However, I was the Trojan Horse to Duncan's forthcoming onslaught - 31 was scored off 32 balls faced before he retired. Fred hit a mighty 26, ultimately contributing to a respectable 81 for nine.

So, the eventful final innings as Innellan took their turn at the crease. Fred bowled splendidly, taking the first wicket with three runs on the board. And then Annie was given the ball. Her first over yielded a victim, caught by Derek. The next over saw another one go, bowled by Chris. Annie returned to the attack and Jim moved unapprehensively to mid-off. A ball was flighted to McKissock (a lovely name masking leather and willow induced carnage) who struck it ... Jim leapt to the right ... the ball connected with his ring finger ... the ball dropped to the ground ... Jim held his hand and gently uttered, "I've broken my finger". God, that would've been it for me - in the future I'd have shirked away from aa table tennis ball, but Jim ..? He calmly went to hospital whilst I would've been running through corridors seeking out Nurse Ratchett and the Great Combine. Well, that was it. Annie decided to play safely and bowled McKissock. But the effects were still being felt as Duncan later dropped a catch off Annie's bowling (fair enough in my book. After all, how many players did we see putting their face in front of the ball after Windy's mishap at Falkland?)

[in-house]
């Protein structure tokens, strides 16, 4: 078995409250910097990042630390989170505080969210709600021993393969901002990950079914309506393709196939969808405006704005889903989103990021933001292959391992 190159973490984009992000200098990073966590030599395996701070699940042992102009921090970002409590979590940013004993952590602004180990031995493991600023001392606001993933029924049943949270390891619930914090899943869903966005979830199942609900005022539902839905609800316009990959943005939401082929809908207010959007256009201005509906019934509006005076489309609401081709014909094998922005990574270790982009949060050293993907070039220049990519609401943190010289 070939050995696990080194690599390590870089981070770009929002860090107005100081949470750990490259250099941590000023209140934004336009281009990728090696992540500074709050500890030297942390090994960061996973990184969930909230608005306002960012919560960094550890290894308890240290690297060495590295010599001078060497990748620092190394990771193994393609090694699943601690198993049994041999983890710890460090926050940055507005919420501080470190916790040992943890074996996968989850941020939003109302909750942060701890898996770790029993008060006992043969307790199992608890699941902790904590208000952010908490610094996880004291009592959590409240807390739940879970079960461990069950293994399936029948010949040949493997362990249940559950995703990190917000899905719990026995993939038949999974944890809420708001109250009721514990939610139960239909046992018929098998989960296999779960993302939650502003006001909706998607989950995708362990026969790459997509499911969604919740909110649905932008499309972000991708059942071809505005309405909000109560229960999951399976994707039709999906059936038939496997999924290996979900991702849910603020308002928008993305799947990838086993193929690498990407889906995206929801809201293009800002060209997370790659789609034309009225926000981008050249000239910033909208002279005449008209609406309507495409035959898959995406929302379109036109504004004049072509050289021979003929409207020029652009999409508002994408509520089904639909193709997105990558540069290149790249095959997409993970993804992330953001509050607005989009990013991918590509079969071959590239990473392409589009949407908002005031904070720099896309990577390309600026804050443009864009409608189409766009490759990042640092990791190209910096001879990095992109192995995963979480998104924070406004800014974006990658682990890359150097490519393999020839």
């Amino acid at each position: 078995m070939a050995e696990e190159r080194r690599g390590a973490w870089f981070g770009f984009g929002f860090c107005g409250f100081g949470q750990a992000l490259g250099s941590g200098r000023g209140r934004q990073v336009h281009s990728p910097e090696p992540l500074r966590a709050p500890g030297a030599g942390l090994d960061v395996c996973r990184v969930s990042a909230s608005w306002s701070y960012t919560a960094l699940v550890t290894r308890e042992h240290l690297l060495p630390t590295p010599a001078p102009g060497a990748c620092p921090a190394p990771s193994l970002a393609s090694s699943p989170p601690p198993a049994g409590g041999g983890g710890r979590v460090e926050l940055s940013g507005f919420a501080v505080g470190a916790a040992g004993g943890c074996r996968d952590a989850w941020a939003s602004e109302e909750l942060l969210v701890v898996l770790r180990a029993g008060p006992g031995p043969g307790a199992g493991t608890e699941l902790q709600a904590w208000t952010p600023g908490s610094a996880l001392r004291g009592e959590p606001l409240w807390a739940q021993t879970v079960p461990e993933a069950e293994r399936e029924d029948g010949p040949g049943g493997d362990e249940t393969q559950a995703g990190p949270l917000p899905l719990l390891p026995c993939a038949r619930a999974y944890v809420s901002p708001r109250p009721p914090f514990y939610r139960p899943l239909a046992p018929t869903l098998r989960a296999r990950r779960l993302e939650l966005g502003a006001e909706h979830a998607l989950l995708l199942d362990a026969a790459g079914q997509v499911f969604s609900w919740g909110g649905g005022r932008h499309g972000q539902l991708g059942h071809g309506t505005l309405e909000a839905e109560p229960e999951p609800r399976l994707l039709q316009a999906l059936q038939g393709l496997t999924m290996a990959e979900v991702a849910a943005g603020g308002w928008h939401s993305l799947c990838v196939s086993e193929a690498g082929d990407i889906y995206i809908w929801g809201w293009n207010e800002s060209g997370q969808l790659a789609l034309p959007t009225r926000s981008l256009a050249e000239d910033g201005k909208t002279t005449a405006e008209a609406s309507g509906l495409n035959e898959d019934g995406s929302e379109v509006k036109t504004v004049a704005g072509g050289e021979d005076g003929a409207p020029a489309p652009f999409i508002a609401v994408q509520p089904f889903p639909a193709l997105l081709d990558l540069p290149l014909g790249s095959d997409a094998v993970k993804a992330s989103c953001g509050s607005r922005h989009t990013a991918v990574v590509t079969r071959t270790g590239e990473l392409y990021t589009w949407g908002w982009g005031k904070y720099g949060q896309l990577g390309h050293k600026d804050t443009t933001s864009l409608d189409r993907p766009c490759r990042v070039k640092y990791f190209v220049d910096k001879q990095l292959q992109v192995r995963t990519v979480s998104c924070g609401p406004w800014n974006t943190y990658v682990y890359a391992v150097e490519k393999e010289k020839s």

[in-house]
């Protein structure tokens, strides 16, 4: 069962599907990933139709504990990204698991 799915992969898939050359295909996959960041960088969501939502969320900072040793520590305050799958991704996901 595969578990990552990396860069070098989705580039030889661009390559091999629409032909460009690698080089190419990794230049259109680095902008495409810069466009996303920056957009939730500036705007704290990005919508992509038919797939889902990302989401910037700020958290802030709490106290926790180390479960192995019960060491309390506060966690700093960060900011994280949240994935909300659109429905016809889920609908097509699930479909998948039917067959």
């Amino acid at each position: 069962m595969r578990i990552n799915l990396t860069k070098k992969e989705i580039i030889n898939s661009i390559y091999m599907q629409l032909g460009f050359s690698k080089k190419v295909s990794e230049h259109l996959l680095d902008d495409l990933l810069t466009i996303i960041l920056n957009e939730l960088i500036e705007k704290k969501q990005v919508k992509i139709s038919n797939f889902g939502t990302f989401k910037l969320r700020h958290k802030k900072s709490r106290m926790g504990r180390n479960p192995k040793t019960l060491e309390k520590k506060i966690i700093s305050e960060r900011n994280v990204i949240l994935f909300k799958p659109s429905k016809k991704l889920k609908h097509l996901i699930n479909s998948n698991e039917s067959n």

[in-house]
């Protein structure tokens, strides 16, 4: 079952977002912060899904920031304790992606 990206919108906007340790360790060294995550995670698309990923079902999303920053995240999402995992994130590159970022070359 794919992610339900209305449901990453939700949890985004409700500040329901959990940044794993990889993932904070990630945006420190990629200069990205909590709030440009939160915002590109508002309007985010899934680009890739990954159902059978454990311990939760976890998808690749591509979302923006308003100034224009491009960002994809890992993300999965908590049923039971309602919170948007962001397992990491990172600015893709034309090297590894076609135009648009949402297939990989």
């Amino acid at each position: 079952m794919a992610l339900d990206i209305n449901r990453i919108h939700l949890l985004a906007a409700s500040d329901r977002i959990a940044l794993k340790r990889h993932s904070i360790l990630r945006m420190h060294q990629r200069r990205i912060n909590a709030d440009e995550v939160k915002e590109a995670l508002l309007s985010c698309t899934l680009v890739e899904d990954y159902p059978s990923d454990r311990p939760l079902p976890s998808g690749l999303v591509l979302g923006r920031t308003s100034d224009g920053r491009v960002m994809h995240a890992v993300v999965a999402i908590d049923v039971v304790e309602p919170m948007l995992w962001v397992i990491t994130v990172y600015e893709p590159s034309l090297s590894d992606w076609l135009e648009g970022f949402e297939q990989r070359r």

Dan got the Mystic Moment for a wonderful catch off Chris's bowling and Sid chipped in with the stumping of Johnston. We won by 11 runs. Superb bowling by Fred, with tournament figures of 8-4-6-1.

Fortunately, I missed the final injury of the day, as one of the home players guesting for Innellan against his own side received a full-strike to the face. I was still running around the corridors with two pencils up my nose and singing "I'm a little tea-pot." You don't have to be mad to play this game, but

Chris Squire